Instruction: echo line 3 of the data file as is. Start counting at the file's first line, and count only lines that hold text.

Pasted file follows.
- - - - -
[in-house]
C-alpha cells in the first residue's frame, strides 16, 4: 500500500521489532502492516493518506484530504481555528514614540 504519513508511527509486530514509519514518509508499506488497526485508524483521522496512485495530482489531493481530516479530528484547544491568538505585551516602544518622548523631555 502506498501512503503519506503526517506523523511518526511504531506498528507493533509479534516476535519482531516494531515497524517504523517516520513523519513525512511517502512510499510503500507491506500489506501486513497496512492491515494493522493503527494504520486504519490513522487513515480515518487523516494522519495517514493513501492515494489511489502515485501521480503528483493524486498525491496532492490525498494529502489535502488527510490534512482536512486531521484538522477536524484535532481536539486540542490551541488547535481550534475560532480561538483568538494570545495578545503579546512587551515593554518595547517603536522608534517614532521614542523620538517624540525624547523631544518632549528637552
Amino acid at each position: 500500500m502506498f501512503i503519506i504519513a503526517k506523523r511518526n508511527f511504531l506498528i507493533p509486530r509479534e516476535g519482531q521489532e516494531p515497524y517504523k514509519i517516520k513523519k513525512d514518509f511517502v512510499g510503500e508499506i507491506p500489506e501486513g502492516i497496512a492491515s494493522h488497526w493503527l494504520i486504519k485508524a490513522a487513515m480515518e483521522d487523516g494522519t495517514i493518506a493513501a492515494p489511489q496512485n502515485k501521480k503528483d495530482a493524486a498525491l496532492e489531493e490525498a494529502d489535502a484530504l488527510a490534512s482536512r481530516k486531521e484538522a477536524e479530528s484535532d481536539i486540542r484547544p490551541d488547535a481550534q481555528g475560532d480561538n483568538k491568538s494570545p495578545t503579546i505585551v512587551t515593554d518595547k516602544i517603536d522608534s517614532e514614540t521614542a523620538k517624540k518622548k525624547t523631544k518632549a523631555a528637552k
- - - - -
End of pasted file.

Amino acid at each position: 500500500m502506498f501512503i503519506i504519513a503526517k506523523r511518526n508511527f511504531l506498528i507493533p509486530r509479534e516476535g519482531q521489532e516494531p515497524y517504523k514509519i517516520k513523519k513525512d514518509f511517502v512510499g510503500e508499506i507491506p500489506e501486513g502492516i497496512a492491515s494493522h488497526w493503527l494504520i486504519k485508524a490513522a487513515m480515518e483521522d487523516g494522519t495517514i493518506a493513501a492515494p489511489q496512485n502515485k501521480k503528483d495530482a493524486a498525491l496532492e489531493e490525498a494529502d489535502a484530504l488527510a490534512s482536512r481530516k486531521e484538522a477536524e479530528s484535532d481536539i486540542r484547544p490551541d488547535a481550534q481555528g475560532d480561538n483568538k491568538s494570545p495578545t503579546i505585551v512587551t515593554d518595547k516602544i517603536d522608534s517614532e514614540t521614542a523620538k517624540k518622548k525624547t523631544k518632549a523631555a528637552k